Wisconsin’s Rustic Roads program is the finest in the country
Hazy light peeks through fall colors along Wisconsin Rustic Rod R77 in Sturgeon Bay
Photo by Cassandra Raymond / Courtesy Wisconsin Dept. Transportation
Off County Highway C in Taylor County, south of Timm’s Hill – the highest point in Wisconsin – is a little brown and yellow sign indicating a special road, one of 123 in the state. R1 the sign reads, the state’s very first rustic road.
Rustic Road 1 stretches for five miles between Hwy. 102 and County D north of Rib Lake, through beautiful, forested land and two pretty lakes.
Designated in 1975, the gravel road exemplifies the Wisconsin Dept. of Transportation program whose goal is to preserve lightly traveled roads that have outstanding natural or historical features for the enjoyment of not only motorists but also cyclists and hikers.
The rural roads provide a chance to slow down and truly see the Wisconsin countryside which is not possible from fast-paced state and interstate highways. Ranging in length from 2 to 30 miles, most of the roads connect with major highways on both ends, making them short scenic detours throughout the state. According to Liat Bonneville, WisDot Rustic Road coordinator, other states have similar programs, but none on the scale of Wisconsin’s.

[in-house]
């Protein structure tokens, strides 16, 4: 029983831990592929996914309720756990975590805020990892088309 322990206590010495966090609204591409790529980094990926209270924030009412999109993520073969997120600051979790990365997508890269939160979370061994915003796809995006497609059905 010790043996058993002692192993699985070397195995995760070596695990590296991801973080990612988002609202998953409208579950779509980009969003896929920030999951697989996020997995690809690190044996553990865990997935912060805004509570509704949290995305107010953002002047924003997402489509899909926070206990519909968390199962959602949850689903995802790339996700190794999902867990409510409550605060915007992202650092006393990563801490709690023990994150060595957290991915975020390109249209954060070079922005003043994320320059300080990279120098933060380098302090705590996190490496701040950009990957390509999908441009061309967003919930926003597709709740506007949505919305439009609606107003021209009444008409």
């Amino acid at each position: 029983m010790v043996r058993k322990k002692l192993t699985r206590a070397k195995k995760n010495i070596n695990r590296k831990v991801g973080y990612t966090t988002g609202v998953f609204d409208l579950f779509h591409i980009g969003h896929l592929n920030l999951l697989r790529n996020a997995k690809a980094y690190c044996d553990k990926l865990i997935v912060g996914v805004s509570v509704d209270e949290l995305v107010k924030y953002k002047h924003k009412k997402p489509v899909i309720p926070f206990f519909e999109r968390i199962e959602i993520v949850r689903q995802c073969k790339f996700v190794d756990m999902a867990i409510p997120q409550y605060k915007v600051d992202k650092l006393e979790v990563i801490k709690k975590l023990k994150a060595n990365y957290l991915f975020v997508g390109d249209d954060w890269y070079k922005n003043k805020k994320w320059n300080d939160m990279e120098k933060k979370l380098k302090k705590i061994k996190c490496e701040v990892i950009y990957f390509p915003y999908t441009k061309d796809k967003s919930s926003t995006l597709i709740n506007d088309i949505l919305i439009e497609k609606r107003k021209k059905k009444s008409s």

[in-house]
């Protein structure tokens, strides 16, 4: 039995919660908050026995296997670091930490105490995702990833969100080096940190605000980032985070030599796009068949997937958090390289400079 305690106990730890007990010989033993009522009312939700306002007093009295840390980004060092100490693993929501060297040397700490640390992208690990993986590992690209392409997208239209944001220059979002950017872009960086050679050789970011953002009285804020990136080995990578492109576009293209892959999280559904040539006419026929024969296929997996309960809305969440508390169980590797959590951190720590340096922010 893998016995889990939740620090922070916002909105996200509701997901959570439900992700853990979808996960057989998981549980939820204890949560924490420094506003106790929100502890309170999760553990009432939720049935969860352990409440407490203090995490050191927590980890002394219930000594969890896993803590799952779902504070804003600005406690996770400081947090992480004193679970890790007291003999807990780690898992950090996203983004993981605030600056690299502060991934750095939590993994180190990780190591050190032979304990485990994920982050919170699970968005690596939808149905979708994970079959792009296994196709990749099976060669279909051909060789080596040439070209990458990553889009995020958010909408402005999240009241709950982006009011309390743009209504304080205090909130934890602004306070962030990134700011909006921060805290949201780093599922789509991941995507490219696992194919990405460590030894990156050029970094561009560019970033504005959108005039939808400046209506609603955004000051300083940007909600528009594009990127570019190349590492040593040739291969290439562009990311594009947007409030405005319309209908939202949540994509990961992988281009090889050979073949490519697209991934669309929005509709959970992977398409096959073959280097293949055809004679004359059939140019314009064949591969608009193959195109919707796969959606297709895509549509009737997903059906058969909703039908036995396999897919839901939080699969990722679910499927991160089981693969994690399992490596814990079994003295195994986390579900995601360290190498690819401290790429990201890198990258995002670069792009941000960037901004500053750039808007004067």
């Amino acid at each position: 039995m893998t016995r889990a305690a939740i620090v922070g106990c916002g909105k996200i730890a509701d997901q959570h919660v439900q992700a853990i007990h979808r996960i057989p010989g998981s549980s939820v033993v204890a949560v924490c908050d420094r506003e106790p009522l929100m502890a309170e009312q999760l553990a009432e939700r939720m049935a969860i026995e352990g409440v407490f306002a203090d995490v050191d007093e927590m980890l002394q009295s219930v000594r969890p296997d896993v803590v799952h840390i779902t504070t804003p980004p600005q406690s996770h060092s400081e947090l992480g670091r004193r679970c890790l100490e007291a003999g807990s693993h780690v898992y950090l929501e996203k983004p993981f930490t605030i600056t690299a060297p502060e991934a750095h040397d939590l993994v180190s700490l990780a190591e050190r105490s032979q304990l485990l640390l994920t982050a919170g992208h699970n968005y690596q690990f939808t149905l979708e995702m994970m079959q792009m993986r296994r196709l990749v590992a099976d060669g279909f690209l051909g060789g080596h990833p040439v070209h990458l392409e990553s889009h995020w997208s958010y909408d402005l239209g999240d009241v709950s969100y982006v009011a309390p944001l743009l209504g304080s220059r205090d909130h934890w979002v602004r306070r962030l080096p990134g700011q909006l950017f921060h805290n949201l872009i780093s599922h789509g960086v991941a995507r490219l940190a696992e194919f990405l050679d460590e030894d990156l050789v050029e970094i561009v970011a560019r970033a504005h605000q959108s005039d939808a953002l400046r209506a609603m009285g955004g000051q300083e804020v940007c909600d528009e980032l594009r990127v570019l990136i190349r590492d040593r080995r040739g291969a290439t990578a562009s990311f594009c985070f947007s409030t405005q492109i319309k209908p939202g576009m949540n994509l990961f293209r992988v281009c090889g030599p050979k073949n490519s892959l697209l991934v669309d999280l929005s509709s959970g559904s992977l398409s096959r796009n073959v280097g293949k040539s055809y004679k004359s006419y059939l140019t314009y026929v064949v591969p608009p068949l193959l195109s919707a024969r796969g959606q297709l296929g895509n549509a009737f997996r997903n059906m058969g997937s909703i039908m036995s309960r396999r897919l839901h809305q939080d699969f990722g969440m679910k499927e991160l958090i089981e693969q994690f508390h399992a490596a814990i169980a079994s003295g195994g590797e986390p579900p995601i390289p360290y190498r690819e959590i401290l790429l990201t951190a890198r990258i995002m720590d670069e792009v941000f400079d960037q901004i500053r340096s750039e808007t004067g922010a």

The program was the brainchild of former Racine County Highway Commissioner Earl Skagen who would pass quiet, scenic roads on his way to work. In 1970 he decided that they were worth saving, “for future generations to travel in a peaceful, unhurried setting”. He created the term “rustic road” and said they should have maintenance guidelines to preserve the natural and rustic characteristics.
The program was born as Assembly Bill 658 in December 1973 which defined the process for designating a road and established a state-level Rustic Roads board. It described a set of qualifications for the road, the most important being having outstanding natural features and agricultural vistas. A local municipality must pass a resolution and apply to the Board for designation of a road. The board sends two members to review the proposed road and reports to the Board before it votes on the road.
Excerpts from the Milwaukee Journal Sentinel article of 3 Oct 2021